You have C source code.
Create a C++ source file containing the C source code, modified to adhere to the rules of C++.
The C language provides limited scoping and encapsulation of data and functions. It has no objects, but legacy systems often involve a large body of procedural code that could benefit from object-oriented refactorings. In order to apply object-oriented refactorings the code must first be ported to C++. Then the C++ code can be refactored from procedural code and data into objects. The objects can be further refactored with standard object-oriented refactorings.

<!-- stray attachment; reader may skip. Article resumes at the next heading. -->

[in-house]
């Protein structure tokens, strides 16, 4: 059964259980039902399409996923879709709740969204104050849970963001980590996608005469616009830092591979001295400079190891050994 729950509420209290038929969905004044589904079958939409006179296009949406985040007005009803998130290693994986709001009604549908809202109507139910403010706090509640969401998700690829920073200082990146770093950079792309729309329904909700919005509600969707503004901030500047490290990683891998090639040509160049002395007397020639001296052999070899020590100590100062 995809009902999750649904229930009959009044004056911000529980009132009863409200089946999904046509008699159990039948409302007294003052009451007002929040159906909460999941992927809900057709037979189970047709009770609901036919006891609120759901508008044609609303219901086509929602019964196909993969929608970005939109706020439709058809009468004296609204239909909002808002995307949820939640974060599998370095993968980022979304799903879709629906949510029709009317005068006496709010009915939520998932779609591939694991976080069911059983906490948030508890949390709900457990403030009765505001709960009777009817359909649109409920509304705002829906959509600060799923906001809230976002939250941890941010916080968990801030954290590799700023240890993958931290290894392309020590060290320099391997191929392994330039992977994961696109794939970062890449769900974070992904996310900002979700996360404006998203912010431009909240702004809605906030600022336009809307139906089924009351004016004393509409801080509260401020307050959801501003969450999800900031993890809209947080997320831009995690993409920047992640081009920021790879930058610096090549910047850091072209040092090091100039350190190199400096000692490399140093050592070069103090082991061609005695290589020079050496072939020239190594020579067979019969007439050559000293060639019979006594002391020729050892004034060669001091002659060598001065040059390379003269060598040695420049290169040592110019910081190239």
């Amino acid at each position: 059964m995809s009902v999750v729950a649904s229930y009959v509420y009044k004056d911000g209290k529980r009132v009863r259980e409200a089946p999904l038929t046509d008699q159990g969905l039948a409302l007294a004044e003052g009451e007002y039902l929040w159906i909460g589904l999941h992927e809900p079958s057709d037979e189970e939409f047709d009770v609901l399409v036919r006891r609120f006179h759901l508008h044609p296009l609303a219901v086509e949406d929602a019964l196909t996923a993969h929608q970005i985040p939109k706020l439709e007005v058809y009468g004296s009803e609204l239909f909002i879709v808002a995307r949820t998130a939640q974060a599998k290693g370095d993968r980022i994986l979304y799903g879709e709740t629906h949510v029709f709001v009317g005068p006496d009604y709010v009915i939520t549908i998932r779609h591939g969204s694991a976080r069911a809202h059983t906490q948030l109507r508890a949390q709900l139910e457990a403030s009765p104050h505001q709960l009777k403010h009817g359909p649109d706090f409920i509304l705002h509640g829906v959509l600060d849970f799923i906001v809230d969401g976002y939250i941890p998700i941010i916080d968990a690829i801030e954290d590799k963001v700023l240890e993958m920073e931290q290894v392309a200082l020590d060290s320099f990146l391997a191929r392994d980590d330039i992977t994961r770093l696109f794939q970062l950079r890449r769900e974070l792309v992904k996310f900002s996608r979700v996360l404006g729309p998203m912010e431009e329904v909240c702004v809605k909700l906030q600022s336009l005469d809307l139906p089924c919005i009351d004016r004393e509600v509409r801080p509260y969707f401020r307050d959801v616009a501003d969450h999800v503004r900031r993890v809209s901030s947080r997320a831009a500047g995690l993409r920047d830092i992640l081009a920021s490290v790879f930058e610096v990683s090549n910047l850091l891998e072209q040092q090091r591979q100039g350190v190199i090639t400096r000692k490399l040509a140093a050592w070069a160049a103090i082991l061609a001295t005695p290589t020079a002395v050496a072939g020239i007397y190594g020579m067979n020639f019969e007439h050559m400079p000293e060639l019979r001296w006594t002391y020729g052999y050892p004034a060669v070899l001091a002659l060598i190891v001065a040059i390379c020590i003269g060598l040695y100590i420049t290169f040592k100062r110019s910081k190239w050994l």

C++ is syntactically compatible with C, but introduces new reserved keywords that are not present in the C language, such as
class and so-on. Because these additional keywords are reserved in C++ but not in C, you may need to apply Rename Function, Rename Field or Rename Variable refactorings in order to eliminate errors arising from compiling the source with a C++ compiler instead of a C compiler.
C++ is link compatible with C when external data and functions are declared with “C” linkage via the
extern "C" in the C++ code. Data and functions made available to C compilation unit from a C++ compilation unit must also be declared
extern "C" in order to be visible to the C code.
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